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AMERICA'S GODLY HERITAGE

Lincoln's Spiritual Legacy

By Charles Colson
Breakpoint

Thanks to the mass media, few Americans are spared public displays of presidential piety. Every modern president ends his speeches with the words, "God bless America." On Sundays, the TV cameras reveal the president heading off to church, his Bible clutched firmly in hand. Sadly, over the decades however, we've had more and more reason to doubt the sincerity of some of these displays.

But there's one place in Washington where we can see a moving display of genuine presidential piety: the National Cathedral. If you visit the cathedral you will find a statue of Abraham Lincoln poised on his knees.

The statue's pose represents a type of moral leadership that is, sadly, in short supply these days.

Many Americans don't realize that Lincoln actually instituted many forms of public recognition of God that we take for granted today. During his presidency, he declared more days of prayer, fasting, and thanksgiving than any president before or since. And, few realize that our traditional Thanksgiving celebration became a national holiday only after Lincoln's proclamation in 1863.

Yet, despite this pious pedigree, Lincoln was not actually committed to orthodox Christianity until close to the end of his life.

As a young man, Lincoln openly questioned the truth of Scripture, we learn from Marvin Olasky's book, The American Leadership Tradition. Even after he became president, Olasky writes, Lincoln's "god in 1861 and 1862 was [the] Union," not Jehovah.

Then, in 1862, Lincoln's life took a dramatic turn. The war was not going well for the Union, and Lincoln was being savaged in both the Yankee and Confederate press. Personal tragedy struck as well, when his beloved son Willie died suddenly. Lincoln's wife, Mary Todd, turned to spiritism and seances -- but her husband instead sought his solace in the Bible. Confronted with the loss of little Willie and yet another devastating Union defeat at the second Battle of Manassas, a humbled Lincoln finally embraced Christ. "My own wisdom seemed insufficient," he wrote to a friend. I was "driven many times upon my knees by the overwhelming conviction that I have nowhere else to go."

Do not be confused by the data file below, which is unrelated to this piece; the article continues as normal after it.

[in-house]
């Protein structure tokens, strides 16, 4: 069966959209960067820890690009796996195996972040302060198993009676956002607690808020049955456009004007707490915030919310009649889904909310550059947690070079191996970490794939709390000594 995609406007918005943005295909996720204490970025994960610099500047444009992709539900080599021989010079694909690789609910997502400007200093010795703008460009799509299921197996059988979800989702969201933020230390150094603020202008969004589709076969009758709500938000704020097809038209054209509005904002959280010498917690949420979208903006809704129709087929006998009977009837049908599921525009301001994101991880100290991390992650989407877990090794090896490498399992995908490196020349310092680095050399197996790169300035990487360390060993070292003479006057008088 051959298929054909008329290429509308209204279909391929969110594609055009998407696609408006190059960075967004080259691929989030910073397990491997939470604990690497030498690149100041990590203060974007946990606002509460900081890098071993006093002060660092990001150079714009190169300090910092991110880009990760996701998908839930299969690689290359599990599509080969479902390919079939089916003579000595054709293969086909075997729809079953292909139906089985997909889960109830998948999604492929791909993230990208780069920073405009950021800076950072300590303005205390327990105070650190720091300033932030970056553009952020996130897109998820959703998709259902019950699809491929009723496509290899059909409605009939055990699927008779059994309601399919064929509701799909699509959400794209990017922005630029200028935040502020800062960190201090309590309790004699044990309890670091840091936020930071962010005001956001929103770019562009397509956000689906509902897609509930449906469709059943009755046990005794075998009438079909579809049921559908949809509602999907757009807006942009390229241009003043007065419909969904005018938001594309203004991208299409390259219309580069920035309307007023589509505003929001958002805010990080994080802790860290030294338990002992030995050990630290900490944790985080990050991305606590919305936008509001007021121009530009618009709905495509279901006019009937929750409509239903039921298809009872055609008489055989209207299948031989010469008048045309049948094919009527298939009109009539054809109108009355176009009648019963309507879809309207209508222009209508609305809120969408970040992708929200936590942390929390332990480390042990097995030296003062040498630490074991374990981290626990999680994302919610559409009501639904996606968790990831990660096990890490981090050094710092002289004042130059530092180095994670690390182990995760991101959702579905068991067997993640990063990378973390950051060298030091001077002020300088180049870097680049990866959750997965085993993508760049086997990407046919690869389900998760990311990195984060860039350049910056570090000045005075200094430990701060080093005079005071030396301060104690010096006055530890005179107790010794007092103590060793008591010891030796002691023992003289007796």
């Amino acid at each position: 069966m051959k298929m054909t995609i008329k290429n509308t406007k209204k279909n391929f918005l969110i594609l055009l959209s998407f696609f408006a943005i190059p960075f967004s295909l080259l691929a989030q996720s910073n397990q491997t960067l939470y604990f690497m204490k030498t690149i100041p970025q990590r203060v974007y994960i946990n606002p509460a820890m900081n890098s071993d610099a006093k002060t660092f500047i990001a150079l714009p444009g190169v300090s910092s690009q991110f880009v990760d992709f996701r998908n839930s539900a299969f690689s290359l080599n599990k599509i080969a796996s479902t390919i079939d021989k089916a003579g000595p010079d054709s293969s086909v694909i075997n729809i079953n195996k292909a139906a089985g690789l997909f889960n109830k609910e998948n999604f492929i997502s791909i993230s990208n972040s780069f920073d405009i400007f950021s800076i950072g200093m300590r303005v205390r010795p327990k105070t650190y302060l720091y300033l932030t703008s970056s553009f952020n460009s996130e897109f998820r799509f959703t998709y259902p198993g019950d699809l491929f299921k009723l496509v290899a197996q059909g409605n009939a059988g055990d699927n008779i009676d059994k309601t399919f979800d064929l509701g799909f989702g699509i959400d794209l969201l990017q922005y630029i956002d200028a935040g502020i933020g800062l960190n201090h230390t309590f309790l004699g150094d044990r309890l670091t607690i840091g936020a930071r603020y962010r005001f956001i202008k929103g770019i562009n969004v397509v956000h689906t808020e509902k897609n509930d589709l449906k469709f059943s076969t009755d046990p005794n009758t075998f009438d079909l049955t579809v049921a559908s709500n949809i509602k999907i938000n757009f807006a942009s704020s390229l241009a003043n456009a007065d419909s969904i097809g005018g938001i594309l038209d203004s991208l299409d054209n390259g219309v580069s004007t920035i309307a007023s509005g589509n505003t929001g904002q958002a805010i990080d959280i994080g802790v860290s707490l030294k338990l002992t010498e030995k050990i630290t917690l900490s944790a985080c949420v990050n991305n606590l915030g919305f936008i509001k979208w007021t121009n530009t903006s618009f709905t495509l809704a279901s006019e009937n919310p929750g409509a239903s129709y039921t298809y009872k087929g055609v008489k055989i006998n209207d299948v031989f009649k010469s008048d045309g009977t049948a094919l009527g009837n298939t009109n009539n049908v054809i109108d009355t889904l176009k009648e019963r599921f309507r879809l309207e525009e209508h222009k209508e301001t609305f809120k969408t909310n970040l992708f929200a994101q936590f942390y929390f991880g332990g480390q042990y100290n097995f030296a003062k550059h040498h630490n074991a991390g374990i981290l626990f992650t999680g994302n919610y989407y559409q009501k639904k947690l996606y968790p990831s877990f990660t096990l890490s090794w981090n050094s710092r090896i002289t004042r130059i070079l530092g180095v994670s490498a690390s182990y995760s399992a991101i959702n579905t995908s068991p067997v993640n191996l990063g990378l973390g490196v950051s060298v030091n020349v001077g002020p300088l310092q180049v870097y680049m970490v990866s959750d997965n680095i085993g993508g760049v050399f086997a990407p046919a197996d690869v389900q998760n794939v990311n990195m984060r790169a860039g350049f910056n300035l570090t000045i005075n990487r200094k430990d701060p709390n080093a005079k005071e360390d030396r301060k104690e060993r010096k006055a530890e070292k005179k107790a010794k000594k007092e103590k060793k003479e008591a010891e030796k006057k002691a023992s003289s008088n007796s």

Lincoln then became a regular church attendee. He became so impressed with the importance of worship that he even refused to permit some churches to be converted into badly needed hospitals.

Facing disunion and slavery, Lincoln saw no easy answers. He became convinced that blame for the war lay on both sides. Faced with the realities of the miserable conflict, he resigned himself to God's providence.

It was the horrors of war that forced him to seek refuge in God; there, he found true peace. Lincoln's words speak for themselves. He told a friend: "When everyone seemed panic-stricken, I got down on my knees before Almighty God and prayed. Soon a sweet comfort crept into my soul."

Today many parents are looking desperately for examples of moral leadership -- for people they can hold up as examples for their children to imitate. We need to teach our kids to look beyond the outward signs of piety -- like carrying a Bible in front of TV cameras -- and look for more authentic signs of Christian commitment.

One great example comes from one of our greatest presidents -- the man who was converted to Christ in office -- and sought answers to the most pressing dilemma of the day on his knees.

Order your copy of Marvin Olasky's book, The American Leadership Tradition.

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Chuck ColsonBreakPoint with Chuck Colson is a radio ministry of Prison Fellowship Ministries. © Prison Fellowship Ministries. Reprinted with permission. For more information visitwww.breakpoint.org.

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